element of the char** argument point to a string obtained from
         sqlite3_mprintf() or the equivalent and that string will become the
         result of the pragma or the error message if the pragma fails.  If
         the SQLITE_FCNTL_PRAGMA file control returns SQLITE_NOTFOUND, then
         normal PRAGMA processing continues.  If the SQLITE_FCNTL_PRAGMA file
         control returns SQLITE_OK, then the parser assumes that the VFS has
         handled the PRAGMA itself and the parser generates a no-op prepared
         statement if result string is NULL, or that returns a copy of the
         result string if the string is non-NULL.  If the SQLITE_FCNTL_PRAGMA
         file control returns any result code other than SQLITE_OK or
         SQLITE_NOTFOUND, that means that the VFS encountered an error while
         handling the PRAGMA and the compilation of the PRAGMA fails with an
         error.  The SQLITE_FCNTL_PRAGMA file control occurs at the beginning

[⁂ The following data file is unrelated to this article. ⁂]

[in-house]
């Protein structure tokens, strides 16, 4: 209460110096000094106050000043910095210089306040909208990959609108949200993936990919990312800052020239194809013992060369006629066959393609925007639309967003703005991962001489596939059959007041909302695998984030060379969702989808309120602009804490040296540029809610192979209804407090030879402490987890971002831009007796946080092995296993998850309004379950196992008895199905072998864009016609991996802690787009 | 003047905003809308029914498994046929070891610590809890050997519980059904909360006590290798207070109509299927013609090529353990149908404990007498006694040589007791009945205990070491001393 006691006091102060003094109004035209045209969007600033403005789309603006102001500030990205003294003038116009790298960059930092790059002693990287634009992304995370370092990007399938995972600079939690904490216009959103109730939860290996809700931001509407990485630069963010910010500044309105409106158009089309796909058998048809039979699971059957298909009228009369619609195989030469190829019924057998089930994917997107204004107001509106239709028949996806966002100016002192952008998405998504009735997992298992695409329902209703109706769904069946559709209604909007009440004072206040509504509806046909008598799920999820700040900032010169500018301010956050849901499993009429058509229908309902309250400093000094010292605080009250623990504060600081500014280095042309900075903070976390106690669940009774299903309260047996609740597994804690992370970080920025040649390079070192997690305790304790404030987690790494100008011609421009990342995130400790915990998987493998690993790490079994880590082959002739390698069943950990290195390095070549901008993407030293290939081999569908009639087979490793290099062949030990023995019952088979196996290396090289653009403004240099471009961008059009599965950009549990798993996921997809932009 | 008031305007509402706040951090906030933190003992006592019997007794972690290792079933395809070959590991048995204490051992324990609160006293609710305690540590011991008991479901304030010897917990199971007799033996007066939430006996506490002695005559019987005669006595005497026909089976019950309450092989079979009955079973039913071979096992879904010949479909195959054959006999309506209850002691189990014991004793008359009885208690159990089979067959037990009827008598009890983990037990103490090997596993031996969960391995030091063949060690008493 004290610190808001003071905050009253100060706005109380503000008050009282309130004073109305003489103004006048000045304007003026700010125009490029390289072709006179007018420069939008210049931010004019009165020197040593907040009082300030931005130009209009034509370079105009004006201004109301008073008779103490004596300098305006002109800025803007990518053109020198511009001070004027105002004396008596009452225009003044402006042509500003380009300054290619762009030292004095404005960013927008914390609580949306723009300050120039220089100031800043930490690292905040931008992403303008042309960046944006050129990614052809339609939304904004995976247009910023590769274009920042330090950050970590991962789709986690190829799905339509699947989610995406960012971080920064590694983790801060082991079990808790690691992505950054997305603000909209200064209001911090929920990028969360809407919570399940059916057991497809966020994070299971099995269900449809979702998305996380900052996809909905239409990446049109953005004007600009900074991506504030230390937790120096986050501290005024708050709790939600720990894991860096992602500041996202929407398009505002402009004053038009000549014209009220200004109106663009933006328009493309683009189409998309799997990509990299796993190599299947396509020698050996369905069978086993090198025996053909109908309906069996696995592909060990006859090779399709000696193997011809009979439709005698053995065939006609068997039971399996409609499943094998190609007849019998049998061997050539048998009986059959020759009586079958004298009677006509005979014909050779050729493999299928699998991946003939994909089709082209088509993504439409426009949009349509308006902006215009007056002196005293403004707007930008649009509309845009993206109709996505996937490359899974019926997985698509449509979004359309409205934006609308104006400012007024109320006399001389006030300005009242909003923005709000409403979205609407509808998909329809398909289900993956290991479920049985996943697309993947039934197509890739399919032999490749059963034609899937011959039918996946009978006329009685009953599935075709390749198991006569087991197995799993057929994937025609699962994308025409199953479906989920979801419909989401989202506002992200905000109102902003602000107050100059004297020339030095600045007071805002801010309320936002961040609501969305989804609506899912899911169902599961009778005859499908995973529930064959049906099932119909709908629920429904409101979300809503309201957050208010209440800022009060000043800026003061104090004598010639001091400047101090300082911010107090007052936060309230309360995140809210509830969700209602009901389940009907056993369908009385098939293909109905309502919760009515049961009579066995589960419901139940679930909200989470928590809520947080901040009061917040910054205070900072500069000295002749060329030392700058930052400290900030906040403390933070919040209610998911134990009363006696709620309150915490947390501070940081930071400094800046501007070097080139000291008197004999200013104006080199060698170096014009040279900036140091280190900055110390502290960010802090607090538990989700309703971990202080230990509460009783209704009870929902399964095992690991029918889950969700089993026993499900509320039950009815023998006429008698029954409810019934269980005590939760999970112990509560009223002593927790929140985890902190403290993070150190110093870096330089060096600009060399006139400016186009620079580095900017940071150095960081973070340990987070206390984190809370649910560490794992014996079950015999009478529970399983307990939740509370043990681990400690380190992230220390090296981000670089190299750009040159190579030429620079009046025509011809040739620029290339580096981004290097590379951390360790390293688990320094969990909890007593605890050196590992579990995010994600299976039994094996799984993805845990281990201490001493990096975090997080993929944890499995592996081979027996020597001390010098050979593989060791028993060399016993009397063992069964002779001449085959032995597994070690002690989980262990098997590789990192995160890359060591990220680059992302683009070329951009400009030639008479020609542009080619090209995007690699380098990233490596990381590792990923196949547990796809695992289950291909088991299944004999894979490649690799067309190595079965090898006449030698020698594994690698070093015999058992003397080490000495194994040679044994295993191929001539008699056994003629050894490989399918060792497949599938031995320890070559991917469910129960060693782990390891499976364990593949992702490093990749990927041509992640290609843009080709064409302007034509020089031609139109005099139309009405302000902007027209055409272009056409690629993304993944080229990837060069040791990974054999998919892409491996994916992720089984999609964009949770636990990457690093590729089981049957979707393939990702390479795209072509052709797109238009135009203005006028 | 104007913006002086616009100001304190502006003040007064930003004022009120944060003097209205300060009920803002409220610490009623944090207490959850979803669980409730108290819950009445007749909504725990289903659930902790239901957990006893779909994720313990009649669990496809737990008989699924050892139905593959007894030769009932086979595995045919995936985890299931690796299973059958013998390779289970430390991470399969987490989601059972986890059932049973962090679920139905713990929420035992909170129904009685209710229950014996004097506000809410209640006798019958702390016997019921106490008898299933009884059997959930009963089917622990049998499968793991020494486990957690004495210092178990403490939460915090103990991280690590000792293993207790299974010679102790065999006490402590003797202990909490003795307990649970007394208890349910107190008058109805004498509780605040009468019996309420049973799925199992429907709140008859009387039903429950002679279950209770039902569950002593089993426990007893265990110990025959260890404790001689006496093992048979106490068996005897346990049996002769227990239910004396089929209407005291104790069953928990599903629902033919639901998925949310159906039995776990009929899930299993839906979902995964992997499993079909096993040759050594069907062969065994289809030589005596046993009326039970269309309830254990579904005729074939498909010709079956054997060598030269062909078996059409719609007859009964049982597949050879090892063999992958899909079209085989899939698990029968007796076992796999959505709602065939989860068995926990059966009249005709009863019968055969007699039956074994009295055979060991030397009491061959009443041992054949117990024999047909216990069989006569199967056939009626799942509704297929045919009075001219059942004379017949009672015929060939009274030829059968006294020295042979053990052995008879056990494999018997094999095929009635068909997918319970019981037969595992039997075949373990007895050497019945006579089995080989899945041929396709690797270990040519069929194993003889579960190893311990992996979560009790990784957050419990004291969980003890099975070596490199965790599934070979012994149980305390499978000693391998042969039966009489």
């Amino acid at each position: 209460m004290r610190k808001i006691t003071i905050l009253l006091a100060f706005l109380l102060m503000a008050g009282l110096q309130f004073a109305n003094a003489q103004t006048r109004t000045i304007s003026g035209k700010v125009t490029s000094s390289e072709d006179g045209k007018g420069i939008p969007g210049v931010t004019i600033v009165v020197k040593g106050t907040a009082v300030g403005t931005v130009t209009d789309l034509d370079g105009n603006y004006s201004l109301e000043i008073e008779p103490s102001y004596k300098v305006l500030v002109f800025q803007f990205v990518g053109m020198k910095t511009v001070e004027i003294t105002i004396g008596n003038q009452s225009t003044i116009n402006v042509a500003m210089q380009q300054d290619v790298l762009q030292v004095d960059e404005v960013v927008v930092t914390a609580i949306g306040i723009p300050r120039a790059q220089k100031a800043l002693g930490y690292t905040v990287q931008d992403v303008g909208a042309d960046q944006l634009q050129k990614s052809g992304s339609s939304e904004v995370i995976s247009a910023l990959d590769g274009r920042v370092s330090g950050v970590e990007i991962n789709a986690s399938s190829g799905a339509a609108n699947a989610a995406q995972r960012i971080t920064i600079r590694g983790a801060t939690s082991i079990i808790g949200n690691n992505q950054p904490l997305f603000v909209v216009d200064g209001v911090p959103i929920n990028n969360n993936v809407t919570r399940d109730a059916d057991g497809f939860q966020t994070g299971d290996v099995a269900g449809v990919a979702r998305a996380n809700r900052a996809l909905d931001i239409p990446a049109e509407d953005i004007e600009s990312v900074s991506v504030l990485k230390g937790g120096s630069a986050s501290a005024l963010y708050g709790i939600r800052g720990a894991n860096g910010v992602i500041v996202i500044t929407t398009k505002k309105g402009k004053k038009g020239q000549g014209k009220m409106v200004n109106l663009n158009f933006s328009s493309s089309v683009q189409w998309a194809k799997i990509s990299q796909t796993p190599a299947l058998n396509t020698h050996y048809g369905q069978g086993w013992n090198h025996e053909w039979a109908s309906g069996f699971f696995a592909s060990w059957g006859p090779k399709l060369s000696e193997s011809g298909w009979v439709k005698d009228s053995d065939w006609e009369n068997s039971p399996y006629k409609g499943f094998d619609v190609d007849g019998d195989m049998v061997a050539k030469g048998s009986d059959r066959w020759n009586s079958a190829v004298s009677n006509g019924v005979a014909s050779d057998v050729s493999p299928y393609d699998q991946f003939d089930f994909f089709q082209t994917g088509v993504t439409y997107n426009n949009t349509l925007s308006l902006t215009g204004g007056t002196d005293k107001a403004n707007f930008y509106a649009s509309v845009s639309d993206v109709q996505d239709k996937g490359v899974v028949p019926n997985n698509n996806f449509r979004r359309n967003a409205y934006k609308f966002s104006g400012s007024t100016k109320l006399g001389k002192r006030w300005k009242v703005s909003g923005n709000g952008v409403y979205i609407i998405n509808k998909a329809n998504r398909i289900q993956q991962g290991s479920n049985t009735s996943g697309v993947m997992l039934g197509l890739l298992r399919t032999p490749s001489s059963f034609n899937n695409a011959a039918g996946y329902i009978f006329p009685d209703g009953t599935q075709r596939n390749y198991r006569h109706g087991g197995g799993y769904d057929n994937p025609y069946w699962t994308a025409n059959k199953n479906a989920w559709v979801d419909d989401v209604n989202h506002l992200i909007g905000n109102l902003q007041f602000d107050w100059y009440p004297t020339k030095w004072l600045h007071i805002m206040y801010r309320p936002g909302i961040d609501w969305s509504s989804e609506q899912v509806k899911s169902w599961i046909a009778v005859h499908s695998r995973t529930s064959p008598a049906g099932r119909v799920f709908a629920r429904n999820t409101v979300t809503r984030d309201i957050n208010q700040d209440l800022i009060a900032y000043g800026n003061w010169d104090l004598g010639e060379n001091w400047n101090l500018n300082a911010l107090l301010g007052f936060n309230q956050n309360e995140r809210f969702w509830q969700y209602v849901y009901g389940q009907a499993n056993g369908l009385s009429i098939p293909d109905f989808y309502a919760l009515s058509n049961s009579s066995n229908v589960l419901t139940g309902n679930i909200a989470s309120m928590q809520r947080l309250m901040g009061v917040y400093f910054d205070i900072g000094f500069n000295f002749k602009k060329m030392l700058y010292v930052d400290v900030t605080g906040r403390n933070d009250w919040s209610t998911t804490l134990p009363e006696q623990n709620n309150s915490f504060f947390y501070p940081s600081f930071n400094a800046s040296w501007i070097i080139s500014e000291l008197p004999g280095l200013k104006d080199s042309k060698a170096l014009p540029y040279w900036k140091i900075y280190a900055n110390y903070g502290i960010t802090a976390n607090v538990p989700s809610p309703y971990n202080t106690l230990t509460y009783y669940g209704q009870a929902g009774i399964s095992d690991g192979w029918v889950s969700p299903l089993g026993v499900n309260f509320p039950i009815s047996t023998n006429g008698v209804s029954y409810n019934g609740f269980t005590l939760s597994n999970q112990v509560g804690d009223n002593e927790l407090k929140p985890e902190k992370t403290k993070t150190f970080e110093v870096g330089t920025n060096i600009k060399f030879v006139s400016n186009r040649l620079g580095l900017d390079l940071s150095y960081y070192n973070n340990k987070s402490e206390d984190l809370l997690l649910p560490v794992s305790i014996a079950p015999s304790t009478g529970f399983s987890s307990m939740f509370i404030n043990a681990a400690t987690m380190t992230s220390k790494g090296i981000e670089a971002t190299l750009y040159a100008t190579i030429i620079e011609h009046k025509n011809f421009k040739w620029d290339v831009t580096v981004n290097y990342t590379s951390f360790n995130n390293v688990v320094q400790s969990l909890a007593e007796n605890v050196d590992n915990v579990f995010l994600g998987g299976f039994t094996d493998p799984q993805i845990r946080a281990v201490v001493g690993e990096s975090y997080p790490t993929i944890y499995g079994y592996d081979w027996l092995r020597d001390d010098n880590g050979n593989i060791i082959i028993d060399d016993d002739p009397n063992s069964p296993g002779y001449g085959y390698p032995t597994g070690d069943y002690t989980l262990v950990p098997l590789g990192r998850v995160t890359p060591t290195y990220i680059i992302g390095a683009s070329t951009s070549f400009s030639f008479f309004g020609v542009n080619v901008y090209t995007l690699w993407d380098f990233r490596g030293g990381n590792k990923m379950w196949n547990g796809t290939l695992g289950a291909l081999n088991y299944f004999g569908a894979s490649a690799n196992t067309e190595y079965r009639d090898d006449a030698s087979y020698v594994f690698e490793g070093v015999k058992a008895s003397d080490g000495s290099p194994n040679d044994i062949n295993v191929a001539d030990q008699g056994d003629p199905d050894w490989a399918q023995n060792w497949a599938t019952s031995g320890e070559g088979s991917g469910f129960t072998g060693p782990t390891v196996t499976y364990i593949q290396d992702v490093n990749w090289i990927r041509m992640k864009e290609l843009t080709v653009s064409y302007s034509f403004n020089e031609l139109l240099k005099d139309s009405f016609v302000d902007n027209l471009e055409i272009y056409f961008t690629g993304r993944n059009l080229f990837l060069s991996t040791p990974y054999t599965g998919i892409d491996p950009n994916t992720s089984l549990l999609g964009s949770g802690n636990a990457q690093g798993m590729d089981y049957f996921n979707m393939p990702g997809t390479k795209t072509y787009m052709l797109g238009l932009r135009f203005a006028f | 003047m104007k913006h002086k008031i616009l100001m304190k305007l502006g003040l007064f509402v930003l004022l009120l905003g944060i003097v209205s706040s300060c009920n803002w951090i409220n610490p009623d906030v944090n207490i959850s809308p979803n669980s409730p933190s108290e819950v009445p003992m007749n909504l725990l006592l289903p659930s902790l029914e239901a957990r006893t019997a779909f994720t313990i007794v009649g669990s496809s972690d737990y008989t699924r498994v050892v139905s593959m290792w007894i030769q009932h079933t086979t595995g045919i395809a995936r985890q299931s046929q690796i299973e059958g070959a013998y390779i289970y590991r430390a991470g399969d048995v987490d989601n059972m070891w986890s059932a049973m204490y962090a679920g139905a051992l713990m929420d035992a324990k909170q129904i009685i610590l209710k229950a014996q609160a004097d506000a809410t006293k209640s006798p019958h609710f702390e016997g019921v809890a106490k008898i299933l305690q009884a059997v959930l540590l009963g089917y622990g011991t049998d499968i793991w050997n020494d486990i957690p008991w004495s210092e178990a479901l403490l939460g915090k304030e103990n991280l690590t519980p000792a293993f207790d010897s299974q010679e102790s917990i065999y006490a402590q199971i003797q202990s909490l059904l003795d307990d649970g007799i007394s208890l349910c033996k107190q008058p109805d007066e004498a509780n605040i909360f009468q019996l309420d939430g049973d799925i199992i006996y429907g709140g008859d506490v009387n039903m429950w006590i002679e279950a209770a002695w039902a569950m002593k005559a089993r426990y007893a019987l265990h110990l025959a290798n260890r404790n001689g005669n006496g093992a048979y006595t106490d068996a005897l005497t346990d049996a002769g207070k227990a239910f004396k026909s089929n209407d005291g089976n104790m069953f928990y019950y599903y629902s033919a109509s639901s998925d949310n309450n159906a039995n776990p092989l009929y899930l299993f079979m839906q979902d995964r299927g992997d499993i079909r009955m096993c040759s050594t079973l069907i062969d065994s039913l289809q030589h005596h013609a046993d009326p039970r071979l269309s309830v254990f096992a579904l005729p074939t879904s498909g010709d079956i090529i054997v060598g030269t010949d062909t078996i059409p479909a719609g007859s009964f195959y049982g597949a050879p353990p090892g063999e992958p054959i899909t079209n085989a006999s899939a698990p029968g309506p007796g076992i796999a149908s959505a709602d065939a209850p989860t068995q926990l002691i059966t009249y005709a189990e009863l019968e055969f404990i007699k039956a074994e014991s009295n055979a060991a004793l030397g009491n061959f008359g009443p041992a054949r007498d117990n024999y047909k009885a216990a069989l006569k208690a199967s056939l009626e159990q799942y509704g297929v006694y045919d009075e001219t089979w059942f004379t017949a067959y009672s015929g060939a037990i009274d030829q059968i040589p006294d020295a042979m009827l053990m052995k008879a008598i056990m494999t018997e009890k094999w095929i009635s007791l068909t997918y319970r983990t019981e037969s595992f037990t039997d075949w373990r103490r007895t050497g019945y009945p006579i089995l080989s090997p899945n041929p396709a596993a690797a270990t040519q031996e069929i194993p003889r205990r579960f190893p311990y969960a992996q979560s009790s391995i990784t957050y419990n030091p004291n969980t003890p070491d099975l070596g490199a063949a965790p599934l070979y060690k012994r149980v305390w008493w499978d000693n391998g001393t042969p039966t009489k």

of pragma statement analysis and so it is able to override built-in
         PRAGMA statements.

        The SQLITE_FCNTL_BUSYHANDLER file-control may be invoked by SQLite on
         the database file handle shortly after it is opened in order to
         provide a custom VFS with access to the connections busy-handler
         callback.  The argument is of type (void **) - an array of two (void
         *) values.  The first (void *) actually points to a function of type
         (int (*)(void *)).  In order to invoke the connections busy-handler,
         this function should be invoked with the second (void *) in the array
         as the only argument.  If it returns non-zero, then the operation